And if you want to argue that there is just no need to do so, let me ask what’s the need to recognize different brands of cars or clothes when you can’t eat them, can’t use any but your own, and won’t even interact with the vast majority of people who use them, so that the social cues inherent in them aren’t of any effect.
At least you could enjoy seeing the flowers and knowing what they are; and in knowing them, you could probably find some that could be used as food or tea or medicine, too.
And simply knowing the places you live more intimately, from the roads to the trails, from historic buildings to blades of grass, makes for a different – and better – connection with life.
In all the connected technology and social media connection all around the world, we are all too little connected to the places where we actually are, anyways.
But of course, as a human being, everything that moved was more noticeable also to me; the closer to potential prey or predator, the more so.
The sheep grazing not far from the road just recently struck my eye,…
…as did the mountain goats using the trails as their paths through the still-snowy landscape of a month or two before.
There were also other things.
Not just small animals such as the fire salamander trying to hide away between stones…
…but also more and more flowers. The ones that started emerging just as soon as the snow was melting, and the ones that only came up much later, now that we are moving closer to summer…
Of course, there is much more to be seen than I took photos of; and there is a lot that could be said about them all.
There are commonalities, such as the wild leeks (ramson) that grow in both the Pannonian landscape of the Burgenland I usually live in and the Salzkammergut part of the Alps I regularly visit to run mountain trails, and there are differences between these two areas.
In fact, there are differences just between different mountains and different faces of a single mountain, between the woody hills and the agricultural floors of the same flat landscape.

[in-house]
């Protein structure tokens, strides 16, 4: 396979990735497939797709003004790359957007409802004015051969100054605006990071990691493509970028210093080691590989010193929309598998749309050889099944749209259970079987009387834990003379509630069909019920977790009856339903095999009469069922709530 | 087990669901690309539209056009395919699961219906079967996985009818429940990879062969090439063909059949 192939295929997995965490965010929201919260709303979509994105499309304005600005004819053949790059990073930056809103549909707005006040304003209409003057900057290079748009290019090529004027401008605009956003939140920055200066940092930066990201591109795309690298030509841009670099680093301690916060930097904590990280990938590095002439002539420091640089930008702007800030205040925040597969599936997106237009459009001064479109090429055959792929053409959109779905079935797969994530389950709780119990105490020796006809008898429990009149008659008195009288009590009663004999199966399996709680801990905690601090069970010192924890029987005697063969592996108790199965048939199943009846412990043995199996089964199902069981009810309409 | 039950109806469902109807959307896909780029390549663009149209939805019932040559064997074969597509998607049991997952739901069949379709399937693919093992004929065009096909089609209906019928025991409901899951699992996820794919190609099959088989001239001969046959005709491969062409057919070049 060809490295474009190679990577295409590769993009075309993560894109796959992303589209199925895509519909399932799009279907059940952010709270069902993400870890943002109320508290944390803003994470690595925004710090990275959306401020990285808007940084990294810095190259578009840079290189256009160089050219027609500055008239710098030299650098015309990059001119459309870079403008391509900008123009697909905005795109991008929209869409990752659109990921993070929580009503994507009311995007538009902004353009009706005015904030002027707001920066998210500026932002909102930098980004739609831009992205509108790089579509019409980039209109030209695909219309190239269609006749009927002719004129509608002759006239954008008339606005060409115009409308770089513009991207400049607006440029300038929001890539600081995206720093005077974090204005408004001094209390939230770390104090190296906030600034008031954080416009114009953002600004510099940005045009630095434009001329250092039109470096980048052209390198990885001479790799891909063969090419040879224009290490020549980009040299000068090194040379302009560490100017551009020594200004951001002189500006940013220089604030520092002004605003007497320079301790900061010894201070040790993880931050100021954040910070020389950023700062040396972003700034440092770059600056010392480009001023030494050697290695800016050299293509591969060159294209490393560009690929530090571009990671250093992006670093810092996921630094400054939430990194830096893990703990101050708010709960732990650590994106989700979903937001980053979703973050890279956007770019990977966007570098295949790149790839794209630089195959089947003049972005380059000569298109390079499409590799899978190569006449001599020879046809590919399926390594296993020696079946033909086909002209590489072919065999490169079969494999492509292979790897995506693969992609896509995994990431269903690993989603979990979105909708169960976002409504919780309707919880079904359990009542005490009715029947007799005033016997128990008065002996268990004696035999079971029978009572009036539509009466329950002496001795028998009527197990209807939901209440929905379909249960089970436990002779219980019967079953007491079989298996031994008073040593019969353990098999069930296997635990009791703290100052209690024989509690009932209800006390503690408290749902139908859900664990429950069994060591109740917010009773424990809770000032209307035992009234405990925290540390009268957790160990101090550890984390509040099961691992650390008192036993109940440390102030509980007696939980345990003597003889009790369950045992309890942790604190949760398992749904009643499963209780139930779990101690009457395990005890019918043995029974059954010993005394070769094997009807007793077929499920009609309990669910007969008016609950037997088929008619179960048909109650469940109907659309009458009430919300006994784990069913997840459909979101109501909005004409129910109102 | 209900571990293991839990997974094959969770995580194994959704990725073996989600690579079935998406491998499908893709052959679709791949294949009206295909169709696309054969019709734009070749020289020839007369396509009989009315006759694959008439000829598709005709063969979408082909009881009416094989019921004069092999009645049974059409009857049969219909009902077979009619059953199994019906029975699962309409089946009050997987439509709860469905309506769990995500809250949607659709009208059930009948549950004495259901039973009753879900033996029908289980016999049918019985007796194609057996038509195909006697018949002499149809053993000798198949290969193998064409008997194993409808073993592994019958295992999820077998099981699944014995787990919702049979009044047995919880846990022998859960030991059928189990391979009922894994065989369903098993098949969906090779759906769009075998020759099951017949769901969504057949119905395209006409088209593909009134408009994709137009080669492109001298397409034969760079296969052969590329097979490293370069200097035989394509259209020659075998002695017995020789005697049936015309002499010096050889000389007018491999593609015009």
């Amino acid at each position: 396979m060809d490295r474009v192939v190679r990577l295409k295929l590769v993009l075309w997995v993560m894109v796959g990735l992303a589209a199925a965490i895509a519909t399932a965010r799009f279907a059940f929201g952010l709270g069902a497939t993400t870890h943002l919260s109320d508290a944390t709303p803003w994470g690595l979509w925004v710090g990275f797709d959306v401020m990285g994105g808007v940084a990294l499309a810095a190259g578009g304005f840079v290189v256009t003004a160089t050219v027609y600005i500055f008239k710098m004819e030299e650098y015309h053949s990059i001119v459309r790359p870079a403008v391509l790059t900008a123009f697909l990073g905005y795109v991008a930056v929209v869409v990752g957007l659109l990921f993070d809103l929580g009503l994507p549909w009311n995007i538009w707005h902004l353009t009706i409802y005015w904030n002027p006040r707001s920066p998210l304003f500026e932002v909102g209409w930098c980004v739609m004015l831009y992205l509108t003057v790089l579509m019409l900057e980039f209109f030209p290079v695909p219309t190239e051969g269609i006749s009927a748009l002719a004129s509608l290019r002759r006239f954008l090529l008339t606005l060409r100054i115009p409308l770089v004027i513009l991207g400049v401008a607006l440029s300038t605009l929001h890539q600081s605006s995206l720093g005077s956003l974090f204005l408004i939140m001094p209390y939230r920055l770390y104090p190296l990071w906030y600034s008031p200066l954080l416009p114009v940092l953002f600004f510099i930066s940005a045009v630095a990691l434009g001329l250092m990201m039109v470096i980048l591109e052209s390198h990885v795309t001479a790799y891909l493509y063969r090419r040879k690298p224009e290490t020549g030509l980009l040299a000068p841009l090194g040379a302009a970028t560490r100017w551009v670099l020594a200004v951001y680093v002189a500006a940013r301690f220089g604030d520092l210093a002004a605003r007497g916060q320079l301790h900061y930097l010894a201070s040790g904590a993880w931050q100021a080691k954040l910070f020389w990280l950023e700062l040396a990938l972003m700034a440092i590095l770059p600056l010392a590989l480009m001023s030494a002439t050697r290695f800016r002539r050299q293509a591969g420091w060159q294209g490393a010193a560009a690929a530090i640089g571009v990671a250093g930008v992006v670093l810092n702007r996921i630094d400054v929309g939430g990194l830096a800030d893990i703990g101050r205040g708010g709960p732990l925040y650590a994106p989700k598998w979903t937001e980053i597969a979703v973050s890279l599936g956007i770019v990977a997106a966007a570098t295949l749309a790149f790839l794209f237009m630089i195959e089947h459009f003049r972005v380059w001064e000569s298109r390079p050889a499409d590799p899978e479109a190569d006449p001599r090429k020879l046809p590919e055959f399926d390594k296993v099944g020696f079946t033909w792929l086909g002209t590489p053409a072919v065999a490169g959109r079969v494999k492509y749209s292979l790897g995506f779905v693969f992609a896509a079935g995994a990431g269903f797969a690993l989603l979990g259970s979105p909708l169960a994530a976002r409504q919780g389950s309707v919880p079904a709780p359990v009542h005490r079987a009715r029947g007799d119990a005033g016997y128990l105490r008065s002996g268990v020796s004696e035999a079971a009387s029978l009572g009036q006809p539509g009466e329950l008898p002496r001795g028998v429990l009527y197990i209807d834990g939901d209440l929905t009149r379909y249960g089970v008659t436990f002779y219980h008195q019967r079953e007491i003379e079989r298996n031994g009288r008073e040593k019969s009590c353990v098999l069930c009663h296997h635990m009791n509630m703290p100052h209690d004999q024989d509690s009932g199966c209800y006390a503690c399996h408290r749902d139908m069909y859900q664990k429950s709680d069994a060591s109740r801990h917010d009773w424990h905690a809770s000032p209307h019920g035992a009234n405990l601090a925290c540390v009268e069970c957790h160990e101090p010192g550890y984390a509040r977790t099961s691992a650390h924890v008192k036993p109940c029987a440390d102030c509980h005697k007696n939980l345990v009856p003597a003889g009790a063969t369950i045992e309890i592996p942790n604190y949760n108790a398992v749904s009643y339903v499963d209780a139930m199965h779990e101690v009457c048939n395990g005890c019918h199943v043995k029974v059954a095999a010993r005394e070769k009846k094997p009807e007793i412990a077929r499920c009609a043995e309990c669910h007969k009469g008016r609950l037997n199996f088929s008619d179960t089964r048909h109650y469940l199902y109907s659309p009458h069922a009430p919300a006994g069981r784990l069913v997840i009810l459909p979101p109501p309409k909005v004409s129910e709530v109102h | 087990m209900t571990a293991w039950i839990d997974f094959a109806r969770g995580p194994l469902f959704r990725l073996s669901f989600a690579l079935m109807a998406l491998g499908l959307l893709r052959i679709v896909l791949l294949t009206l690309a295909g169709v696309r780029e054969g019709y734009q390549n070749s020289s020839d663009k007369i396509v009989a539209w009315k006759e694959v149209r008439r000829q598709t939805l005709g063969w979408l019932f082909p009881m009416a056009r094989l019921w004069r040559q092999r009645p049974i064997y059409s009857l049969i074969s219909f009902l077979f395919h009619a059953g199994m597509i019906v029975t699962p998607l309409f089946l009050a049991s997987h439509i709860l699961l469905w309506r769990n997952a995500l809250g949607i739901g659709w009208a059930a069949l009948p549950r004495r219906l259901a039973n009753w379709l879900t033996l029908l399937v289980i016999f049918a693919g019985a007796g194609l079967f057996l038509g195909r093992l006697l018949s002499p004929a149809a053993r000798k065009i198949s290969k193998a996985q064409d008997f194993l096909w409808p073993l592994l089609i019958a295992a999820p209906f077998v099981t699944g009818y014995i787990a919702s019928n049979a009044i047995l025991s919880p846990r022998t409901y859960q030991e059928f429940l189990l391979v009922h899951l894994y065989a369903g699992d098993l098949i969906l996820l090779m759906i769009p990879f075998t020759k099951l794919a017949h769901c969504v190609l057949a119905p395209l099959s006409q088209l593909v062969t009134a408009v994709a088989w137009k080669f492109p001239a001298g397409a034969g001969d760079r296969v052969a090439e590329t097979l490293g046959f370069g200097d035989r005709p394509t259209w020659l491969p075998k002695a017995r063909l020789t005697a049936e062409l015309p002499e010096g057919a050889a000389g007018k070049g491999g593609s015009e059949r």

It’s just a matter of making oneself at home in these places enough to notice it all.
You get older and, even in these times of a supposed refusal (or failure) of people to grow up, you stop playing.
Computer games may still be somewhat okay; card or board games are accepted if you are in the fitting circles; some sports activities are seeing a lot of support… but simply running around, exploring your surroundings, climbing trees, balancing over poles is looked at askance. “You a child or something?!”
In fact, the “adult” world has been encroaching onto childhood to such an extent that not even children are supposed to be active like that anymore.
“Sit still!” is the newly-resurgent admonition all-too-often leveled at children; letting them even just walk to school by themselves has, in places, been taken as neglect. And then we wonder, in an environment full of sugary temptations and lacking in opportunities for physical activity, why obesity is an increasing problem.
Let’s get back to adults, though.
We are the models and the ones who should be growing up – and shouldn’t growing up entail some understanding of the needs of a body, as well as the opportunity to create the conditions good for us?
I think it should, and I think we would all do better if we remembered that and didn’t just grow older, but better.
Obesity is not just a problem of children, after all; and even normal-weight people are not necessarily any fitter than heavier ones – but what do we think of playgrounds?
It’s interesting to look at different places.
China, for example, has similar ideas as ‘the West’, of fitness being something for the younger people and a certain rotundity being a sign of success in older men.
However, China also has something of a traditional physical culture for people who are growing older, not least with tai ji quan.
Now, with a more affluent and aging population and the pressure this puts on the health care system, there are some similar issues as we see in ‘the West’, too – but there are also all those “adult playgrounds” that, whether they were already planned for older people or not, are being used by them a lot.
It’s one of the biggest challenges for health systems, and it is being discussed a lot in the context of that.
What about the other, much more personal, side to it, though?
By accepting the half-truth that you will decline as you age, you make yourself decline much more than you would otherwise, and it costs a lot in terms of your very own quality of life.
Remaining active, both physically and mentally, is one of the (if not the) main differences that make for a difference in how you will age, badly or well – and it’s good at all ages. Fact “is that the human body adapts positively to well-managed training stress … regardless of age. Age is not the limiting factor. The desire to perform at a high-level and make the necessary sacrifices to do so is.”
It’s not necessarily sacrifice, though, when you manage what you do well – and fun.
The story he tells is quite fascinating, but the pointers he gives to various practices and skills that one can gain and profit from, from parkour to foraging, are an even greater (and more necessary) concern for a future with some serious fun.
It is one of the great things about us that we have such a rich life of the mind.